Pronouns – those articles of speech referring to the person other than by name – have become complicated. My law firm writes a lot (articles for L&E publications, monthly electronic E-Updates, E-Lerts to report actionable “new stuff” and, of course, this blog). In the “old days” we used the pronoun “he” as the universal. Then, in defiance of the “patriarchy” the term he/she or (s)he was substituted. We came to recognize that the language we use impacts attitudes about “who belongs.” 

Now, societal perceptions of gender (and “who belongs”) have been challenged, as many have adopted the view that gender is a continuum rather than a binary conditon. The pronoun “they/them” has been recognized officially as an appropriate alternative for prose (although I still have to admit, because it has long represented the plural I find it hard to adapt).  Countries where the language naturally divides words into masculine and feminine create special challenges in adapting, as one young blogger noted after a study abroad.

But, the issue of “misgendering” (using a person’s non-preferred pronoun) has caught my attention in particular because it has become a hot workplace topic. The website Diversity Best Practices suggests that inclusive workplaces are one where individuals introduce themselves and specify their preferred pronoun. Good enough.  But what about misgendering as a form of workplace harassment?

The U.S. District Court for the District of Maryland recently examined a case in which a transgender employee claimed hostile environment harassment under Title VII after announcing an intention to live as a woman rather than a man.  Prior to the transition, a supervisor met with the work team to convey that henceforth the employee now wished to be referred to as “her” and “she” and should be treated with dignity and respect. The employee claimed that many employees did not follow this directive, and intentionally used the wrong pronoun, among other hostile acts. In addition, she alleged that after she made an internal complaint about the misgendering, she was terminated for a “bad attitude” – i.e. as retaliation for speaking up.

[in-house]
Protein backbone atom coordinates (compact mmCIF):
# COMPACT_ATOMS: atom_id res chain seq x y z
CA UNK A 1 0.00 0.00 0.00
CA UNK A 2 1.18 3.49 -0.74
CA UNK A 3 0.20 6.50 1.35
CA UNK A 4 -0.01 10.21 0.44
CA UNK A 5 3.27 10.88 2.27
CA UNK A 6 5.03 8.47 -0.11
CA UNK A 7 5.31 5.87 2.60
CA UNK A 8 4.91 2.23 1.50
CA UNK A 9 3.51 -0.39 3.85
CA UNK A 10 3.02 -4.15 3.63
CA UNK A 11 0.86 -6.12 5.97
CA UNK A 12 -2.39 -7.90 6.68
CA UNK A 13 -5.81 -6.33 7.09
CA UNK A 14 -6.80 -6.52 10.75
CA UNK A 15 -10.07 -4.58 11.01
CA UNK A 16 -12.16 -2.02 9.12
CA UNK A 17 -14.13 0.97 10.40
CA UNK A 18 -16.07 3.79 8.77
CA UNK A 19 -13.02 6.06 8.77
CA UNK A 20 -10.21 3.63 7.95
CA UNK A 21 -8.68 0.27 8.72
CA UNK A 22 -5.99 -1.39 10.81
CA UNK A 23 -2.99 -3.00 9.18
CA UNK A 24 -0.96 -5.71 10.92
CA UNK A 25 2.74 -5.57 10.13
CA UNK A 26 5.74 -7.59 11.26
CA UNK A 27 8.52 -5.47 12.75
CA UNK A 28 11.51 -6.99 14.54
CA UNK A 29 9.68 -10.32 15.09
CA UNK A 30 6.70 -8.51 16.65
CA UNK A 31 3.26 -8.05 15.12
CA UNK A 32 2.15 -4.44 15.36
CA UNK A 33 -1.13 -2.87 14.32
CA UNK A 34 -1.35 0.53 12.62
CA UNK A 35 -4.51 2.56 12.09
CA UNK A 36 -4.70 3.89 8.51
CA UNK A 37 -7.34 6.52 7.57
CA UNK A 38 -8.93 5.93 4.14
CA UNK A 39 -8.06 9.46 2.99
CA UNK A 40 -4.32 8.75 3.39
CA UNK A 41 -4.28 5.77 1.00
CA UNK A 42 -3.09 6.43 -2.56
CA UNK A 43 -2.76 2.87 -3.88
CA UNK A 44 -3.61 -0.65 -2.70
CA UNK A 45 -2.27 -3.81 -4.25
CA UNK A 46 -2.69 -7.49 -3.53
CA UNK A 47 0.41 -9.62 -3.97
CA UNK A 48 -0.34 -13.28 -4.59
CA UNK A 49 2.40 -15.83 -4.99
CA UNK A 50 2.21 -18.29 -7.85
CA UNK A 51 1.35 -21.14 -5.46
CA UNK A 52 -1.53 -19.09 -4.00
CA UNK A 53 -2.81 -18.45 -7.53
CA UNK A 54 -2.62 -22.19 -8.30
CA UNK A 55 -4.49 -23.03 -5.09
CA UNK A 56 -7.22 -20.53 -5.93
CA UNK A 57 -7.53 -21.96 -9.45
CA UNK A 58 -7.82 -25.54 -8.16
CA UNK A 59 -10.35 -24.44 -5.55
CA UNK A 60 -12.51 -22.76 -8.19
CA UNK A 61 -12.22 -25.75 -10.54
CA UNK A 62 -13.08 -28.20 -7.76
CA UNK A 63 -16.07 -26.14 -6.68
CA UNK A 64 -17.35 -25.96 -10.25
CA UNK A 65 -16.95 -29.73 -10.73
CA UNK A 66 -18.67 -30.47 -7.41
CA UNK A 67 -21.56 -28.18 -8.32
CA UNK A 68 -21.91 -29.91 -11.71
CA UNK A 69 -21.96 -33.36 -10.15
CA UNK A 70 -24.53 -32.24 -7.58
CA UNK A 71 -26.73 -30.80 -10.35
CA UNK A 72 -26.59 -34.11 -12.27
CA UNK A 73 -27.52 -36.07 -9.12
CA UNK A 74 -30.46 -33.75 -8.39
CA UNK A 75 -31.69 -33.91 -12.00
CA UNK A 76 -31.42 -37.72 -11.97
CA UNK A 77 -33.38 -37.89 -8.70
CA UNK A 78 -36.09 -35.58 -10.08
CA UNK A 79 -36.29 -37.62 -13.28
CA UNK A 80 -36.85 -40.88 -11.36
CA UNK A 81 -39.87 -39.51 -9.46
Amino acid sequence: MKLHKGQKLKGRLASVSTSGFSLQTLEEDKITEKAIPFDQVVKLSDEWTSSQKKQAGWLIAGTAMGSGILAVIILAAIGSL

The court granted a motion to dismiss the harassment claim. Although noting that the question of whether Title VII covers non-binary based sex discrimination claims is undecided (and before the U.S. Supreme Court this term), the court found that, regardless, the plaintiff failed to plead sufficient facts to support a hostile environment.  However, the court permitted the retaliation claim to proceed because the complaint plausibly alleged that the employee’s “‘bad attitude,’refers to her complaints  about the treatment she had received from her coworkers on the basis of her sex, sex stereotyping, gender, and gender expression.”

What does all of this add up to? Whether Title VII applies to non-binary gender, many states (Maryland included) protect individuals based on gender identity or expression.  Regardless of individual opinions about non-binary gender and using “they” or “ze” in place of he/she (or, for that matter, he or she for someone who used to identify as the other), refusing to respect an individual’s preferred pronoun may run afoul of state law. That is because if it is part and parcel of a hostile environment or leads to a termination of persons for refusing to accept the acts of “misgendering” them, it may constitute unlawful discrimination or retaliation .

Employers, take note!